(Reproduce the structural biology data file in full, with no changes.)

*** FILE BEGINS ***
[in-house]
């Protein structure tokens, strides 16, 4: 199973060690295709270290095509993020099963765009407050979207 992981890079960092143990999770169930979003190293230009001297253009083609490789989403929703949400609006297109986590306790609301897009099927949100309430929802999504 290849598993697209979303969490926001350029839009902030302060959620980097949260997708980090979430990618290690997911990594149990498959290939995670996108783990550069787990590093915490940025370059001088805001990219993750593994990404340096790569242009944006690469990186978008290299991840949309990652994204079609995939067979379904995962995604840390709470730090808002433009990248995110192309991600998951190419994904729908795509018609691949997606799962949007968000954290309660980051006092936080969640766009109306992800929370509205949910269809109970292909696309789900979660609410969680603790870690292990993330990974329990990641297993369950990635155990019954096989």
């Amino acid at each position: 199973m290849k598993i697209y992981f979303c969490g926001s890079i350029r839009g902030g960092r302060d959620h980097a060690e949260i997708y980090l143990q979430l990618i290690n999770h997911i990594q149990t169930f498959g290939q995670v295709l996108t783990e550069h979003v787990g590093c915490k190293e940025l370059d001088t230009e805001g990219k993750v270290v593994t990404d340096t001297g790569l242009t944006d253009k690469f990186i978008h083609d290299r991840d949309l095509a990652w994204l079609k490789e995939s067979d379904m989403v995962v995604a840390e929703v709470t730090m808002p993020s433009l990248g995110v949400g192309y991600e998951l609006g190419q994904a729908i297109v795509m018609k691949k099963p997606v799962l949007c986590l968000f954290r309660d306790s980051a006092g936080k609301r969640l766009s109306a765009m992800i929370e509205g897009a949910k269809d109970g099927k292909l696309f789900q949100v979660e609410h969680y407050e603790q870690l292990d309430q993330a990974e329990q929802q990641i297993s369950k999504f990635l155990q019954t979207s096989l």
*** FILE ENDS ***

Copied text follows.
[in-house]
């Protein structure tokens, strides 16, 4: 199973060690295709270290095509993020099963765009407050979207 992981890079960092143990999770169930979003190293230009001297253009083609490789989403929703949400609006297109986590306790609301897009099927949100309430929802999504 290849598993697209979303969490926001350029839009902030302060959620980097949260997708980090979430990618290690997911990594149990498959290939995670996108783990550069787990590093915490940025370059001088805001990219993750593994990404340096790569242009944006690469990186978008290299991840949309990652994204079609995939067979379904995962995604840390709470730090808002433009990248995110192309991600998951190419994904729908795509018609691949997606799962949007968000954290309660980051006092936080969640766009109306992800929370509205949910269809109970292909696309789900979660609410969680603790870690292990993330990974329990990641297993369950990635155990019954096989």
């Amino acid at each position: 199973m290849k598993i697209y992981f979303c969490g926001s890079i350029r839009g902030g960092r302060d959620h980097a060690e949260i997708y980090l143990q979430l990618i290690n999770h997911i990594q149990t169930f498959g290939q995670v295709l996108t783990e550069h979003v787990g590093c915490k190293e940025l370059d001088t230009e805001g990219k993750v270290v593994t990404d340096t001297g790569l242009t944006d253009k690469f990186i978008h083609d290299r991840d949309l095509a990652w994204l079609k490789e995939s067979d379904m989403v995962v995604a840390e929703v709470t730090m808002p993020s433009l990248g995110v949400g192309y991600e998951l609006g190419q994904a729908i297109v795509m018609k691949k099963p997606v799962l949007c986590l968000f954290r309660d306790s980051a006092g936080k609301r969640l766009s109306a765009m992800i929370e509205g897009a949910k269809d109970g099927k292909l696309f789900q949100v979660e609410h969680y407050e603790q870690l292990d309430q993330a990974e329990q929802q990641i297993s369950k999504f990635l155990q019954t979207s096989l």